Isaac Albéniz and Franz Liszt; two very different men with a lot of common points, both of them expanding their musical nationalism, exploring the limits of the piano and writing for the culmination of the virtuosic era.
Isaac Albéniz is one of the most important Spanish composers. His Suite Iberia, the piece with which he passed to the “hall of fame” of music history, consists of twelve pieces divided in four books. Two pieces from the last book will be performed: Jerez, being an evocation of this southern city, with slows melodies, background guitar effects and typical gipsy songs, everything surrounded by an impressionistic atmosphere; and Eritaña, rhythmically contrasting and full of colours, is a “Sevillana”, maybe the most popular dance in Spain.
Many prestigious composers and performers praised this work; as for example Olivier Messiaen, who said: "Iberia is the wonder for the piano; it is perhaps on the highest place among the more brilliant pieces for the king of instruments".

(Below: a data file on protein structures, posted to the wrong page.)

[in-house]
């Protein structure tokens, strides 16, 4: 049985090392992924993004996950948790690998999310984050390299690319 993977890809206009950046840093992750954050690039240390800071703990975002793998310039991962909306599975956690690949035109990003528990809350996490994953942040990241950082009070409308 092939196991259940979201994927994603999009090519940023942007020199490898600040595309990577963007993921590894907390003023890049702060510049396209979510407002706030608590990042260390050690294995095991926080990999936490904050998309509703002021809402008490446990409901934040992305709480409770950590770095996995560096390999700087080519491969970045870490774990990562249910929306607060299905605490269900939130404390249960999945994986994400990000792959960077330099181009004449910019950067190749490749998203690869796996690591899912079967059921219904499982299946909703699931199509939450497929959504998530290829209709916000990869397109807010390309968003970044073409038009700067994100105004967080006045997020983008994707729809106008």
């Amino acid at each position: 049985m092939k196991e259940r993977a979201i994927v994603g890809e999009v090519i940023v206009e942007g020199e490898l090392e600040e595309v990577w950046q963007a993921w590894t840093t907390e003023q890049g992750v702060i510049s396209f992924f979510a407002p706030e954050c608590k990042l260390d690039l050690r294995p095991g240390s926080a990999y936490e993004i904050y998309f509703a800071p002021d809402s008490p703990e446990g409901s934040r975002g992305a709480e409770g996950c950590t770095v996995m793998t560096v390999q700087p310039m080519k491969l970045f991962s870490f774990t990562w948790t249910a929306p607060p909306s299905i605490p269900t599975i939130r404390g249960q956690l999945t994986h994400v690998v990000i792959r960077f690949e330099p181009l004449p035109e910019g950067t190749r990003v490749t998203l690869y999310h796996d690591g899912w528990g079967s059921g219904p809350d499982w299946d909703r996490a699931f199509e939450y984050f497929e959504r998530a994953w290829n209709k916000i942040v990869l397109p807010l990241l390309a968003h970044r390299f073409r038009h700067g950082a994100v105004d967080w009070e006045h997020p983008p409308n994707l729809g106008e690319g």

Beyond the limits
To talk about Franz Liszt is to talk about the piano world. It’s to talk about development of the piano in many directions, and to talk about a revolutionary man who changed the concept of the artist. He looked for something else, and he went beyond the limits.
Liszt's piano music is known, among other things, as extremely difficult: full of contrast, beauty, and virtuosic demands. My choices for this recitals are two completely different pieces which, none the less, share those characteristics: the joyful and dancing Spanish Rhapsody and the deep, mysterious and mystic Sonata in B minor. These two pieces, both challenges for any pianist, define the two faces of our composer.